Putin Held 3-Hour Meeting With Wagner Chief Days After Revolt

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by Tyler Durden
Monday, Jul 10, 2023 - 01:20 PM

Russian officials have revealed another plot twist, adding further mystery to the already bizarre Wagner uprising and the fate of its founder and chief Yevgeny Prigozhin. The news also underscores that things will likely move on as 'normal' with Wagner leadership receiving a small slap on the wrist. 

The Kremlin said on Monday that President Vladimir Putin actually met with Prigozhin just days after the short-lived mutiny which resulted in over a dozen Russian troop deaths after Wagner mercenaries shot down military helicopters.

After the so-called "march on Moscow" by armed convoys of Wagner forces amid angry denunciations of rampant corruption in the army command ranks on June 24, Russia quickly announced a ceasefire deal had been reached with the mediation of Belarusian President Aleksandr Lukashenko. This included an agreement for Prigozhin to depart Russia, entering de facto exile in neighboring Belarus.

But it seems before or during (or even after) that process of the Wagner chief relocating to Minsk (via his private jet), he and Putin had a nearly three-hour long meeting at the Kremlin. This involved PMC Wagner's commanding officers, according to the fresh Kremlin statement. 

TASS presents the details based on the description of presidential spokesman Dmitry Peskov as follows:

"The president did hold such a meeting," Peskov began. "He invited 35 people - all the squad commanders and the leadership of the [private military] company, including Prigozhin," he said. "The meeting took place in the Kremlin on June 29 and lasted for nearly three hours."

"We are unaware of the details (of the meeting - TASS), but the one thing we can say is that the president gave his assessment of the [private military] company’s actions on the frontline during the special military operation and the June 24 events," Peskov noted.

"Putin listened to explanations from [Wagner] commanders and offered them further options for employment and further use in combat," the presidential spokesman continued.

It appears to have been a sympathetic 'clearing of the air' type of meeting, which makes evident that Putin isn't quite finished with utilizing Wagner Group as an effective military forces. Peskov's statement continued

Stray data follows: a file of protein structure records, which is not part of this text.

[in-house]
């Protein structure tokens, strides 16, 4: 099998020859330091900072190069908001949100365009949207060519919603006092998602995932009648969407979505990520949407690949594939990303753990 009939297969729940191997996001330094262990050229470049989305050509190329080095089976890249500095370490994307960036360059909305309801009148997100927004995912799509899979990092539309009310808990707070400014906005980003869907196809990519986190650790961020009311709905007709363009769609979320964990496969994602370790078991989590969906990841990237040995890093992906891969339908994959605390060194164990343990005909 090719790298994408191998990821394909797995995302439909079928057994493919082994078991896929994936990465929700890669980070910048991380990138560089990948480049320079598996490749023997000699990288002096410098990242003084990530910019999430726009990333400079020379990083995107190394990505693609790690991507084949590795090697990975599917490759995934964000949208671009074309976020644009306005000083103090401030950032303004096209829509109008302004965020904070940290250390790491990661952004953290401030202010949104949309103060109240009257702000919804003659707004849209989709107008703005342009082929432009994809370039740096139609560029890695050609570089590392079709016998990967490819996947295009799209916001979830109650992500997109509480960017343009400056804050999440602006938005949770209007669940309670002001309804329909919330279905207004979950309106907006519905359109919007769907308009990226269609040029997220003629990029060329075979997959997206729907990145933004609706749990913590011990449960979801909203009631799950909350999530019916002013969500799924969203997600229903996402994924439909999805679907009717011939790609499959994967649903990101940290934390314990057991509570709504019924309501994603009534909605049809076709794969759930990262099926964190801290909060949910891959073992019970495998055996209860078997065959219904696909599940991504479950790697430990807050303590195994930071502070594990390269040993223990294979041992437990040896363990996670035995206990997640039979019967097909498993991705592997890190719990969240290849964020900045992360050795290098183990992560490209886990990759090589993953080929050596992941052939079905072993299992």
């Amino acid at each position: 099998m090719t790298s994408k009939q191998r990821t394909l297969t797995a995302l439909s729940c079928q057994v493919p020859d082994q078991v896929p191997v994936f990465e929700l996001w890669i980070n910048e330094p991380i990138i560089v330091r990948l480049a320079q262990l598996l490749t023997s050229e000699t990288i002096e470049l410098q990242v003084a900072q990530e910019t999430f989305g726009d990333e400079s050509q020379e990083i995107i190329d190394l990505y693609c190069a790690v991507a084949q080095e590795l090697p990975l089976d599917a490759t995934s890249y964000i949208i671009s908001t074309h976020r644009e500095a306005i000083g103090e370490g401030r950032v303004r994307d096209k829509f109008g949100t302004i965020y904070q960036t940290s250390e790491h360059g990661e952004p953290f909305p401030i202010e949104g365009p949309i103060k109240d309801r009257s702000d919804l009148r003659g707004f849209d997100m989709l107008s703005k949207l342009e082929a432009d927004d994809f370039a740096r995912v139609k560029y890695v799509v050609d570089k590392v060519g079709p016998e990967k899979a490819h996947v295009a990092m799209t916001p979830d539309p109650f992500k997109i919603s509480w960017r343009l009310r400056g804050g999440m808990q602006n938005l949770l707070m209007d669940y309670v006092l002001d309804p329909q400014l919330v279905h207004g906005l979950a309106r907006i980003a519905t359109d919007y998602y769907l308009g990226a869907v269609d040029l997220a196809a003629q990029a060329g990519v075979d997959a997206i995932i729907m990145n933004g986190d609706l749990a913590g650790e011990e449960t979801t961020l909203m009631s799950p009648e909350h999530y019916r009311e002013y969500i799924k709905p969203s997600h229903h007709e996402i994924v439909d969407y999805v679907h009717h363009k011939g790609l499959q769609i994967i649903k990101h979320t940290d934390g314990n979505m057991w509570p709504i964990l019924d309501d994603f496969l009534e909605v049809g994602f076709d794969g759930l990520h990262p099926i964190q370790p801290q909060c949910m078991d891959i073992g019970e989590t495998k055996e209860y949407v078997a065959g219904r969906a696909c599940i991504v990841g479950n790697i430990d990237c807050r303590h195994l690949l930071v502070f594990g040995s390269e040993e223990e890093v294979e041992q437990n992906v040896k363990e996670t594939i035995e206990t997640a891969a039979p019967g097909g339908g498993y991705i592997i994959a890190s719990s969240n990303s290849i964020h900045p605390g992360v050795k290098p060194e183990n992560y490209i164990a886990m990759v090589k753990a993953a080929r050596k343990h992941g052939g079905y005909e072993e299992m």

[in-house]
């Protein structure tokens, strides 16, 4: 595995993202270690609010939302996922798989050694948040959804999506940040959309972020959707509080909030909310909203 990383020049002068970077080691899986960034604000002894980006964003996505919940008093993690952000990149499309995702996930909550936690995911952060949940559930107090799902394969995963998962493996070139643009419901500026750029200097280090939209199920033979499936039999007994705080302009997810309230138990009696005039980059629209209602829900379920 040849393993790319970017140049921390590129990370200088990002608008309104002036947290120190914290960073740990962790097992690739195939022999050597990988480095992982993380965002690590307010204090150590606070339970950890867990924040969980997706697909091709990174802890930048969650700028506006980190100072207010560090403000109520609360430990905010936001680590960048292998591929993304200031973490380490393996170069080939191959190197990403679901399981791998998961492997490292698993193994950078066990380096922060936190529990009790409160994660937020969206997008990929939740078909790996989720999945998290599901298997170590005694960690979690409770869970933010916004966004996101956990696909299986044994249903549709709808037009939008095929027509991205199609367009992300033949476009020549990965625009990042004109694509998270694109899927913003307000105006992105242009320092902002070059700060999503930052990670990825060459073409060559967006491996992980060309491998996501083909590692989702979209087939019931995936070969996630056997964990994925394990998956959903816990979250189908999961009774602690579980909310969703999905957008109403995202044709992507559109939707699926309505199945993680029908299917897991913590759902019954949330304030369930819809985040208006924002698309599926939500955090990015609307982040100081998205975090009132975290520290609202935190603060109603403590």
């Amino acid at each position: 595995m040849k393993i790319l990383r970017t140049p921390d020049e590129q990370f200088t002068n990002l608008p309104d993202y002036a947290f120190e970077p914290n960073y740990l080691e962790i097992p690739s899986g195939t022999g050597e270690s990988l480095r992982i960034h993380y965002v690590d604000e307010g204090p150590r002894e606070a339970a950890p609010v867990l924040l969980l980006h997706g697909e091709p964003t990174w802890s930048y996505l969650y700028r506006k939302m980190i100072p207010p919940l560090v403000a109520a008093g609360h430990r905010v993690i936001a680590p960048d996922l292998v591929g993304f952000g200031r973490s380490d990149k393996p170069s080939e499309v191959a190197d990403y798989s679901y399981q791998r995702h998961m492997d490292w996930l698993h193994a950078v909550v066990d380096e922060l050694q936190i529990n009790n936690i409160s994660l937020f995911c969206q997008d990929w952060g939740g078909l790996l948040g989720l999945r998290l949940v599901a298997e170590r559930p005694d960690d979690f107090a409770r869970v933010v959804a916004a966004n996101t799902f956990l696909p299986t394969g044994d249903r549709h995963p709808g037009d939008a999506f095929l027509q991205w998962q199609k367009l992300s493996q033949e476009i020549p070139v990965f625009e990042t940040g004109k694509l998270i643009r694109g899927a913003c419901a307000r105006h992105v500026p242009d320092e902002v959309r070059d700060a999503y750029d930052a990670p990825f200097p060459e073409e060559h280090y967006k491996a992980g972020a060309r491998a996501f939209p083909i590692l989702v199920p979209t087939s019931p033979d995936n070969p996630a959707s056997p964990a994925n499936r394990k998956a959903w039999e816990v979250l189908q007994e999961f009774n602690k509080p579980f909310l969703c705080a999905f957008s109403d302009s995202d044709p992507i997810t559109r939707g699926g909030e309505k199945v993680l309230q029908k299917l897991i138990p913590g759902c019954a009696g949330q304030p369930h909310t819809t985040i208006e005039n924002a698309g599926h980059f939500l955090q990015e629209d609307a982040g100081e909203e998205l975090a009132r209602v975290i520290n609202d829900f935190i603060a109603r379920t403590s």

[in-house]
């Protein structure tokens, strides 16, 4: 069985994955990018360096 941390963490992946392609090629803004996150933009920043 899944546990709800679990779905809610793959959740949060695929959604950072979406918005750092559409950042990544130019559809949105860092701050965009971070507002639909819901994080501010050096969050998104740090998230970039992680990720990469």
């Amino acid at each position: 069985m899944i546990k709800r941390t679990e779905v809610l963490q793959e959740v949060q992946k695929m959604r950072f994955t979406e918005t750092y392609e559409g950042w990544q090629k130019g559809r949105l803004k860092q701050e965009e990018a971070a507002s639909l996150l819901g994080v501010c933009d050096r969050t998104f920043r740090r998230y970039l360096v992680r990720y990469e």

"The commanders themselves shared their version of what happened [on June 24], they emphasized that they are staunch supporters and soldiers of the head of state and the supreme commander-in-chief, and also said that they are ready to continue fighting for the Fatherland."

"This is all we can say about this meeting," he added.

That meeting took place less than a week after the chaotic weekend events, and days after Putin blasted the mercenary group's leadership which "organized and prepared the armed rebellion" for treason, and charging that they "betrayed Russia."

All of this strongly suggests Wagner will be "back" on the Ukraine battlefield soon enough. It's possible or even likely that the bulk of Wagner units never even left frontline regions in Ukraine, apart from the thousands which had controlled locations in Rostov during the brief uprising. This is the key detail which US intelligence and NATO will be closely monitoring--that Putin "offered them further options for employment and further combat use," according to Peskov's words in TASS.

Starting last week President Lukashenko had said that Prigozhin was back in Russia. The Monday revelation from the Kremlin provides some confirmation of this. From the start of the mutiny Prigozhin had claimed he wasn't trying to overthrow Putin or the Russian government, but instead desired to root out military leadership, citing corruption and ineptitude, among other longstanding complaints. 

Part of the Belarusian-mediated peace deal which ended the uprising was for Wagner fighters to be offered contracts with the national armed forces, or to be relocated to Belarus. The possibility of large Wagner encampments inside Belarus has made neighbors like Poland very nervous, and Warsaw has moved to strengthen its border.